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seen Jan 19 at 22:32

comment UNIX timestamp (= seconds since 1/1/1970) in document?
Did you not notice which stackexchange this is? Your answer isn't exactly TeX-relevant.
comment Did the “Computer Modern” font families become a default because they're well tested and proven, or chance?
If page breaks are the concern, wouldn't it suffice to have the same metrics?
comment How do I write a recurring decimal in LaTeX?
@Egon How would you write 1.23453(45)? As "1.234534545..."?
comment Why are URLs typeset with monospace fonts by default?
It depends on the type of URL you are using. We have the luxury that URLs used today tend to be as easy as plain text to infer the usage of 1 vs l vs I from context. Even non-"coding-font" monospace fonts tend to distinguish well between the three due to the need to expand serifs to fill horizontal space.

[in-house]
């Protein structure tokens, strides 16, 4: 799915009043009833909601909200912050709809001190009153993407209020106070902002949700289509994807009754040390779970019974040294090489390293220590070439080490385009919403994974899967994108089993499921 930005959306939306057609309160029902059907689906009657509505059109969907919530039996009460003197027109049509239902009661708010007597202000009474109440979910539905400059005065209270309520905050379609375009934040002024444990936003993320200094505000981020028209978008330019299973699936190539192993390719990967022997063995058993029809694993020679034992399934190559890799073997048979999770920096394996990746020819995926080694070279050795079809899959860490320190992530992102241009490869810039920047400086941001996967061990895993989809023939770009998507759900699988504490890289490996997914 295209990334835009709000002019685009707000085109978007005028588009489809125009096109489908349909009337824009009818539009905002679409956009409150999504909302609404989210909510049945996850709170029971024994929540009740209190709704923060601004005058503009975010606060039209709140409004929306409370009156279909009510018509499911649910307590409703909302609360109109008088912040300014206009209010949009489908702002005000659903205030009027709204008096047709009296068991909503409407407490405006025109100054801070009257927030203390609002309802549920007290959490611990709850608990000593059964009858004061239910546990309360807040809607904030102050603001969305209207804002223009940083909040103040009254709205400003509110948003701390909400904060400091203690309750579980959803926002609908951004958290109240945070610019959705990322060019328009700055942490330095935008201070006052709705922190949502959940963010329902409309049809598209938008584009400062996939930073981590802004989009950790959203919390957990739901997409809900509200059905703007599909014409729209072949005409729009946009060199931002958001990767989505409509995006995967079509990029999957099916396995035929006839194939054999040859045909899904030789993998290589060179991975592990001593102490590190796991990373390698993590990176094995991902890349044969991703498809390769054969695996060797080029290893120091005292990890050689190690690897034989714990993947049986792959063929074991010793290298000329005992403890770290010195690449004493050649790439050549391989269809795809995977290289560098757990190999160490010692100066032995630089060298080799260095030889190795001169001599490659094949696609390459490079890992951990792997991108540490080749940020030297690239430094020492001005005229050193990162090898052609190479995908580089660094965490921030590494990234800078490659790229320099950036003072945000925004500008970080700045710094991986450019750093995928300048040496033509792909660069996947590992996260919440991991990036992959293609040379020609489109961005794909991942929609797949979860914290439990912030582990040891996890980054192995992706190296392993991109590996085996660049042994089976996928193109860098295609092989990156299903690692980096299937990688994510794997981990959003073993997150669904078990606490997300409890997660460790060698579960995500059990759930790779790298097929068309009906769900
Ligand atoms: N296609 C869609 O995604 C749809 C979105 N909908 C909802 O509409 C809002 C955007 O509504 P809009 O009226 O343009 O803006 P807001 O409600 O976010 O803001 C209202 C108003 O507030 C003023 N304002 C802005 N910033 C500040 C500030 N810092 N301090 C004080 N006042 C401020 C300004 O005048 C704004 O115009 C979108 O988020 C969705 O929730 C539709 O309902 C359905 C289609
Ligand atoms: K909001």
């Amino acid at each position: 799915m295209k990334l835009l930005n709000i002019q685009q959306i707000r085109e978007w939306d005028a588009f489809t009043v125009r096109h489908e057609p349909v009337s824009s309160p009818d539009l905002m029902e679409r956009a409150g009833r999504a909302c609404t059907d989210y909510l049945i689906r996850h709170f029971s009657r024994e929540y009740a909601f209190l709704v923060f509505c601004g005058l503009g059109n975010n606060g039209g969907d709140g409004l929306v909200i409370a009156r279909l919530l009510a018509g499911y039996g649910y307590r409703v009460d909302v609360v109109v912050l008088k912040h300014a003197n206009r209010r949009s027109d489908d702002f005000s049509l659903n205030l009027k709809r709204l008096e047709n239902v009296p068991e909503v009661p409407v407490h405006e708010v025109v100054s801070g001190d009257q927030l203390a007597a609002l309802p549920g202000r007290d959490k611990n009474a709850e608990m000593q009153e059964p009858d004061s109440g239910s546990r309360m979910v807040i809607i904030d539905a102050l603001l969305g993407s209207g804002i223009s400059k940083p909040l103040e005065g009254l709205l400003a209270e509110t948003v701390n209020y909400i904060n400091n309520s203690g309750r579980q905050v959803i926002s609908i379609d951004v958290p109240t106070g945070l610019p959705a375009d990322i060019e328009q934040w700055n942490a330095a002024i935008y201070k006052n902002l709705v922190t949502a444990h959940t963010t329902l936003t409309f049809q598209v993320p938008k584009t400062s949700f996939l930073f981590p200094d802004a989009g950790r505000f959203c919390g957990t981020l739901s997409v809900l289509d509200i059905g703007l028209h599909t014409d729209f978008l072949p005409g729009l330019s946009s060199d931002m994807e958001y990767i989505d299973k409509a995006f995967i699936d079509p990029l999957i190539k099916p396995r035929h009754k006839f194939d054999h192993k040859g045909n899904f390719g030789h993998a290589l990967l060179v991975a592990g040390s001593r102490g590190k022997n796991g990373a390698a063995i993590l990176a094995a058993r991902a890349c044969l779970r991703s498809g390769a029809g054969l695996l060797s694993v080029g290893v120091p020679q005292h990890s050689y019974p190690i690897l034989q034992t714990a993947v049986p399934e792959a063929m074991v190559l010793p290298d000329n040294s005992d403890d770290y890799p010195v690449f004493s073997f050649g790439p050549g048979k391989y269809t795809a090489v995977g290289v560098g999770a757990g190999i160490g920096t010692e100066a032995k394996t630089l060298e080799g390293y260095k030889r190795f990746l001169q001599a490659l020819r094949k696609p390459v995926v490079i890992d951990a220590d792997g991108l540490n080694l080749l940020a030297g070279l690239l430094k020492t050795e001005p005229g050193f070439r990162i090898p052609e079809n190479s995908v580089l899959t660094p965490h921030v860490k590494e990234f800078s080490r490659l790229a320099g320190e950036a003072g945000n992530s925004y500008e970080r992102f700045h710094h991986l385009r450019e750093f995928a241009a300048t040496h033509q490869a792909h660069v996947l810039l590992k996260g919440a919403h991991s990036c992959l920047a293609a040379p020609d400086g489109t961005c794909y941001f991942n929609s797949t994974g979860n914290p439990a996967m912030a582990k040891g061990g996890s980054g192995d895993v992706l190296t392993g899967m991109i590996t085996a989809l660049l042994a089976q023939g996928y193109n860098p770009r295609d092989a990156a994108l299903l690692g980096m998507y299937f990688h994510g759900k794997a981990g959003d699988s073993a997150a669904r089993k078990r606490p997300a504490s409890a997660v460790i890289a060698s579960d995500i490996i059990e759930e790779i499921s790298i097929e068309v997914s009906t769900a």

comment Ligatures: why “fi”, but not “fj” as well?
@barbarabeeton why do glyphs have to be identified based on unicode (or pua) at all? I'm saying each glyph could have an arbitrary id (a=1 b=2 c=3 d=4 e=5 f=6 fi=7 fj=8 g=9, say), some of these are mapped to code points (but not fj), and some are in the ligature table (both fi and fj). There doesn't need to be an "alternative", because the need to have a code point to identify it doesn't exist at all.
comment Ligatures: why “fi”, but not “fj” as well?
@tohecz The symbols like "fi" in unicode are only there because they were present in older encodings (like adobe or apple) that had more limitations. Modern systems don't need a "fj" character to have a "fj" glyph in the font. If they were absent, we could still have a "fi" ligature that is only used by using the two letters normally.
comment Ligatures: why “fi”, but not “fj” as well?
I don't see how it "guarantees that use of the private use area is unavoidable" - fonts aren't required to assign code points to all their glyphs.